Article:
I came into the living room of the house in Lianga a week ago and caught my 71 year old mother sitting rigidly on an easy chair, notepad and pen on a coffee table and intently watching something on the television. A new soap opera perhaps? A new game show?
Well, not exactly but to some extent what she was watching had elements of both. She was engrossed in the CNN's coverage of the U.S. presidential primaries, specifically last week's Super Tuesday's primary elections in 24 states where presidential hopefuls from both the Democratic and Republican parties separately contested, in just one day, the votes of the biggest number of state delegates which will ultimately determine the nominees of both parties who will slug it out in the presidential elections in November.
That an election happening in a country thousands of miles away has managed to arouse Mama's interest to the extent that she was glued to the TV set and taking notes like some naive college freshman is ample proof of the intense interest the current political events in the United States is generating all over the world. Why that is happening is, on the surface, is patently clear.
In the world's most powerful and wealthiest democracy, a woman and a black man, for the first time in its history, may have an even chance of becoming the official nominee of a major political party and thus earn the opportunity to run for the presidency of that nation. If that is not enough to make the current U.S. presidential primaries historic, momentous and therefore eminently watchable then add to that a lame duck president of a nation in economic crisis who is struggling to overcome low public approval ratings while his own party is trying to unify itself amidst internal bickering and retain control of the White House come November and you have the makings of a political melodrama that can be engrossing as the ubiquitous, "Tagalized" Korean telenovelas that are so popular on Philippine television.
In Lianga, growing interest in the on-going primaries and the coming presidential elections in the U.S. is giving many local residents a first time awareness of the bewildering complexities and intricacies of American presidential politics. They may not wholly understand the long and arduous process of it all but still they are entranced and captivated by its breadth and magnitude and the glamor and drama of the fast changing, unfolding events.
To me, local interest and engrossment in the U.S. presidential primaries is, by large, a good thing. On one level it may be simply entertainment and a rather shallow fascination with the human drama behind the complex politics but on the other hand, such interest and fascination may be political education of the most subtle kind. What is happening in the United States is simply democracy in action, imperfect and flawed it many be. And seeing how it works or does not work there may lead to eventual self-examination and a new perspective on the nature, culture and dynamics of politics in our own backyard.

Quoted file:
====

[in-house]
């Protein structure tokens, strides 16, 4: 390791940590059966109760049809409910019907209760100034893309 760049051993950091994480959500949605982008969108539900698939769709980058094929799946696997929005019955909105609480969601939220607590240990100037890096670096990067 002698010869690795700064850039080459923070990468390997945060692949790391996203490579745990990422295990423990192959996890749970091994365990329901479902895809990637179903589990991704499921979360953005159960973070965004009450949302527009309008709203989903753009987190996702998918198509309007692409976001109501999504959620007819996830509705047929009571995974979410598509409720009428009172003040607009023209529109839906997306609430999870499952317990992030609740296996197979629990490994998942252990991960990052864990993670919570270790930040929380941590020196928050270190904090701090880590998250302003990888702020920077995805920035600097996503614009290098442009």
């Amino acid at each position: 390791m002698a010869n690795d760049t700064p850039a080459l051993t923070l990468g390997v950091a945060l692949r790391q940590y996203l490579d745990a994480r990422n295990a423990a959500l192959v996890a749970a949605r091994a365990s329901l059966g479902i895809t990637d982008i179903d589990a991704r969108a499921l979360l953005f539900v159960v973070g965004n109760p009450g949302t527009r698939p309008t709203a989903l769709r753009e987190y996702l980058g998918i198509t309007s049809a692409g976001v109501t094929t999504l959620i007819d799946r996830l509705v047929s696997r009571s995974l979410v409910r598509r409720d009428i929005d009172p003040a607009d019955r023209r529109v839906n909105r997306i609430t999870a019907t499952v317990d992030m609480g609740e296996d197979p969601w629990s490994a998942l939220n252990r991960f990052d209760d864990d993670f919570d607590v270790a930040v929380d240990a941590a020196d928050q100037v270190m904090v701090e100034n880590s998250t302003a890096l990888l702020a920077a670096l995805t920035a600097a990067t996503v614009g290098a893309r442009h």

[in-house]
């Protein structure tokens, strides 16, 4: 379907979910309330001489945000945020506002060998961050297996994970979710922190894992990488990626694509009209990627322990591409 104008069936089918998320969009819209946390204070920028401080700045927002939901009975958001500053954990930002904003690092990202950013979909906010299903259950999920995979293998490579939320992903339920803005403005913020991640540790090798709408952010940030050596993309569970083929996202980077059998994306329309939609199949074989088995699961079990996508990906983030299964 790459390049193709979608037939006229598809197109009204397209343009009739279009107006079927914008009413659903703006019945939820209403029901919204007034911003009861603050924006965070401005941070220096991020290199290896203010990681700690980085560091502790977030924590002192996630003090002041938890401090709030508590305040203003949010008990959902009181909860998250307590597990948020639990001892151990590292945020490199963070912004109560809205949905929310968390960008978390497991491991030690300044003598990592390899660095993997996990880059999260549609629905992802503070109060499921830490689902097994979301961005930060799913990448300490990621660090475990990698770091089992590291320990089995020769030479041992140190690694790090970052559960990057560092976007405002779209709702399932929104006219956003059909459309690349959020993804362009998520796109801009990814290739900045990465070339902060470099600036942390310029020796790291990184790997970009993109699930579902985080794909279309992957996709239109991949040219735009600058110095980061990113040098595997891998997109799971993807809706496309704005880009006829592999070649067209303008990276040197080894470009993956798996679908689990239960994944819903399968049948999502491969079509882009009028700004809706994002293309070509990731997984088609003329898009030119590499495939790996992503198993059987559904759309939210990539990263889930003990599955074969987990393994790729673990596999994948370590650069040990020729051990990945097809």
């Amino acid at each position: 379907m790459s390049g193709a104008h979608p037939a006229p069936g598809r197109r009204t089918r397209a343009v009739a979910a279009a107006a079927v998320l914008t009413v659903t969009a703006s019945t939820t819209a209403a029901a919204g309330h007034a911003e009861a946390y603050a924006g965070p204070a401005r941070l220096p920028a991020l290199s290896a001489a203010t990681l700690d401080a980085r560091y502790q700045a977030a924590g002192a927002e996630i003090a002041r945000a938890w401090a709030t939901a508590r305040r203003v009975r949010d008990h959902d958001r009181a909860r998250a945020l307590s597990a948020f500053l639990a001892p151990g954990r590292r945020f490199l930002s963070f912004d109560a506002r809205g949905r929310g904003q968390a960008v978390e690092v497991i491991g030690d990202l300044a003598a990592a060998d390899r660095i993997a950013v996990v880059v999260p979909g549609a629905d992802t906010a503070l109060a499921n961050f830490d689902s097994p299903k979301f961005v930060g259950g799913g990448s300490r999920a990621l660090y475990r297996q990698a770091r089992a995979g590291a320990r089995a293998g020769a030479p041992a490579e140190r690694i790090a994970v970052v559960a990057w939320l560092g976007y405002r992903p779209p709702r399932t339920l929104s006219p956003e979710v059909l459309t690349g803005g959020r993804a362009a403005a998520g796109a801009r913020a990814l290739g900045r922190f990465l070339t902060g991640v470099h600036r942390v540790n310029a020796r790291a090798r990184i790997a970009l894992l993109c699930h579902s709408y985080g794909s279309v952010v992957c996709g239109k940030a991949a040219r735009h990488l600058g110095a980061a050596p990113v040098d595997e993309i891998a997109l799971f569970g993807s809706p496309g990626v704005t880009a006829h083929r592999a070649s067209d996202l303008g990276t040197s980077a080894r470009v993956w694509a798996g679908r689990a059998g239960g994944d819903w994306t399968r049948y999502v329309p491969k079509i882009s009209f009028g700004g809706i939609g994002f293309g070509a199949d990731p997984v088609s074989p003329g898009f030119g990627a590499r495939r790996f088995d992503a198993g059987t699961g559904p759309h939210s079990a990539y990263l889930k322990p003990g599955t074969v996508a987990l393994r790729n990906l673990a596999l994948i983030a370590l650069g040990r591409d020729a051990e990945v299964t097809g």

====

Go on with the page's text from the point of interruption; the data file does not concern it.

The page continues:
If there is one thing that may be evident in closely watching and monitoring the primaries from the perspective of ordinary Filipino in Lianga, it is the simple fact that the vibrancy and vitality of American politics stems from an abiding belief by the majority of Americans in the fundamental power and capacity of the individual citizen, with the judicious exercise of his democratic rights, whether individually and collectively, to be a deciding factor in determining the future course of their country.
This belief in the power of the individual and the collective force of public opinion, naive and unrealistically idealistic it may be to cynics, as expressed primarily through the ballot, is the engine that drives American democracy. What matters is that the people believe that their individual opinions matter and should be expressed openly and decisively without fear or hesitation and with the firm conviction that such opinions could be catalysts for change.
That is why we here in Lianga watch the political spectacle on TV with awe and wonder mixed perhaps with no small degree of envy and jealousy. We too want to matter. We too want our voices to be heard and listened too by those in government and those who want to be in government. We too want a government that fears and respects us. We too want a living, breathing democracy.
But in truth we are just spectators, bystanders watching and waiting in the sidelines. The history of this country is being made in front of our eyes and dreadful things are often being done to the country, supposedly in our name and by our authority, by those we have trusted to lead and serve us while we do or could no nothing. We have become a nation of watchers and spectators, mute, unassertive and impotent.
It is sad therefore to realize that as we see the political process in the U.S. proceed and develop in real time before our eyes, we also were as Filipinos are being reminded again and again of the fundamental fact that for a true democracy to work, wherever it may be, the people living under it must not be afraid to speak out and be heard. There may be a bedlam of voices speaking all at once and it may sound like the chaos of a busy marketplace. But that is exactly how it is supposed to be and it usually and surprisingly manages to work out in the end.
At least most of the time anyway.....